The other concerns situations where someone in Transformational Excellence actually originates the idea for the package. It is still necessary to find a requestor and proceed as above.

Of course, as I explained at the away-half-day, it will no longer be possible to have ongoing commitments and permanent specialisms, as these stand in the way of a flexible, responsive, fit-for-the-21st-century service.

FROM: Kenneth Spotlessnob, Director of Transformational Excellence
TO: Neil Balderson, Senior Transformational Excellence Manager

Neil: Councillor Pannona Willis is concerned that our packaging procedures may increase our carbon footprint. Will they? Please draft a reply for my approval.


Saturday, 15 October 2011

Liam Fox

Apologies to the non-Brits following this blog, unless they're interested in UK politics. This is a posting about the hot news in the UK political scene, the resignation of the Secretary of State for Defence, Liam Fox. He was a big figure in the government not only because Defence is a big job, but also because he was effectively the leader of the right-wing Conservatives.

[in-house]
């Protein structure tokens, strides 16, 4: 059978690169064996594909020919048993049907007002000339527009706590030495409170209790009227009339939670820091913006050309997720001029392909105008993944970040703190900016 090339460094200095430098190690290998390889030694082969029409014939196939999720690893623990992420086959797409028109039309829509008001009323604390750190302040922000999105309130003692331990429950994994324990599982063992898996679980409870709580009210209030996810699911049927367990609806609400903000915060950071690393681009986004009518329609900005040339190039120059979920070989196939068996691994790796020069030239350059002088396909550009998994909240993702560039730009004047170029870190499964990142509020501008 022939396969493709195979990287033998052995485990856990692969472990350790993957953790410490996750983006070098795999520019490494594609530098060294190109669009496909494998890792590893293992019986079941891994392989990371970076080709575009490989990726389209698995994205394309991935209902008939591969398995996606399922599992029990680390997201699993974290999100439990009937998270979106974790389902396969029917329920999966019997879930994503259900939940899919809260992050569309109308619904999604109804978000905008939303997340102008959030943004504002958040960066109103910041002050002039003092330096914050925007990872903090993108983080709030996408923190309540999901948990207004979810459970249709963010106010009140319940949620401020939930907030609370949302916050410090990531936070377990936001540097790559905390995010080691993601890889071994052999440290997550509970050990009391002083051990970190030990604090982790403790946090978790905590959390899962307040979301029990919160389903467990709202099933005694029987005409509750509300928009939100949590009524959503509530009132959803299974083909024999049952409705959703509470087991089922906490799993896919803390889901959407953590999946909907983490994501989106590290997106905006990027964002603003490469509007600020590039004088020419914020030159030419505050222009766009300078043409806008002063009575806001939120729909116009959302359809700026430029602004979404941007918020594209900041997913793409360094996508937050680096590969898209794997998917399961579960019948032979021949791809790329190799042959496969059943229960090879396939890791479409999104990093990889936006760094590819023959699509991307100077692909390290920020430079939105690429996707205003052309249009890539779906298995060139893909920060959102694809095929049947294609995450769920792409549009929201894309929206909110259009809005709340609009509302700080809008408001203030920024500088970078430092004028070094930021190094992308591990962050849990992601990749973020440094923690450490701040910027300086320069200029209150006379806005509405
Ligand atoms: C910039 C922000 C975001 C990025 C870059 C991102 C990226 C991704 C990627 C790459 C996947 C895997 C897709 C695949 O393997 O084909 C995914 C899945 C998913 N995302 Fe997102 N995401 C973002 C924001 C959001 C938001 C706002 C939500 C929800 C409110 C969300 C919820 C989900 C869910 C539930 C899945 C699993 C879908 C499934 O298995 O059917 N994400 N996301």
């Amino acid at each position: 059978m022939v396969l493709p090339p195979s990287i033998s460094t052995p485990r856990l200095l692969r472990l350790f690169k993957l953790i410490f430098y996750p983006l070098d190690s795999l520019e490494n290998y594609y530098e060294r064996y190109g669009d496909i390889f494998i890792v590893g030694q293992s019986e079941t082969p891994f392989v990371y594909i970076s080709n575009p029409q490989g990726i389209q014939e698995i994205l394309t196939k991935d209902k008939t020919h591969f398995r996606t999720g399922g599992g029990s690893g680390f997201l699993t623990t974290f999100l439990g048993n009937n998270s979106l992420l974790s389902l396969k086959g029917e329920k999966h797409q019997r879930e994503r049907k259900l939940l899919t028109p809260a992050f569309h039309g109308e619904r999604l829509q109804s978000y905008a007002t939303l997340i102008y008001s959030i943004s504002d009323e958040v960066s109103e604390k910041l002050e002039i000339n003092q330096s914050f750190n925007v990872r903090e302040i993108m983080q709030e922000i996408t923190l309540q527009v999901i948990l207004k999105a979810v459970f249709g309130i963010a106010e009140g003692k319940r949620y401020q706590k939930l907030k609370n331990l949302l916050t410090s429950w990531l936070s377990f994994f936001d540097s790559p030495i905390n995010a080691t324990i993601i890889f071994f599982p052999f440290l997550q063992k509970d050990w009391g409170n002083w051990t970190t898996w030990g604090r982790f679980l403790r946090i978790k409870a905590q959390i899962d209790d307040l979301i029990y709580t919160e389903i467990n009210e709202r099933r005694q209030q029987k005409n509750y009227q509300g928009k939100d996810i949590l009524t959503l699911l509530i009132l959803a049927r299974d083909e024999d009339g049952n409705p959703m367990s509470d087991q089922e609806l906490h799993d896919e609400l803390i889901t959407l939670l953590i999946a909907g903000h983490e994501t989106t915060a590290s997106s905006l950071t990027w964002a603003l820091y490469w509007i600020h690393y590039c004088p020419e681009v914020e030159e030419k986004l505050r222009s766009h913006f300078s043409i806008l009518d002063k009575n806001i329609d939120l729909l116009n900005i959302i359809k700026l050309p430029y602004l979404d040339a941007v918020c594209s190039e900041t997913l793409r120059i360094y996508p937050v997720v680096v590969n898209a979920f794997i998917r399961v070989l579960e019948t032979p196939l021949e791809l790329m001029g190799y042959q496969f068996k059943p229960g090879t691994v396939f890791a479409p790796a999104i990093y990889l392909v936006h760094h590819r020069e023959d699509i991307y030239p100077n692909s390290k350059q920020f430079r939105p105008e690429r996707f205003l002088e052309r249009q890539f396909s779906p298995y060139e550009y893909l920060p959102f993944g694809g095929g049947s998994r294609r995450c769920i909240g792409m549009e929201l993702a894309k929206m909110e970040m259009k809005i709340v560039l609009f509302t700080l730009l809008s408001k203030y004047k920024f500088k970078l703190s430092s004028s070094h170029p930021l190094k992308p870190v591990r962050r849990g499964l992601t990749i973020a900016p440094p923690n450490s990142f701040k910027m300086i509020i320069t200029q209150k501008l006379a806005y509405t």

An old and close friend of his, Adam Werrity, had accompanied him on a whole lot of official visits and also unofficial visits where he met important people abroad. This guy had no position in the government or the Conservative Party and had not been security-checked, but he descibed himself on headed notepaper as an adviser to Fox. He'd collected a lot of money for Fox's political campaigns and favourite pressure-groups and a reasonable guess was that he was looking for favours back. Not surprising that Liam Fox resigned. He's being replaced by a less controversial figure, Phil Hammond, who despite being a Conservative and a businessman, took great care when new in office as Transport minister to be even-handed about a high-profile, big-impact strike at British Airways, saying in effect that both sides needed to get down at a table and talk and give ground.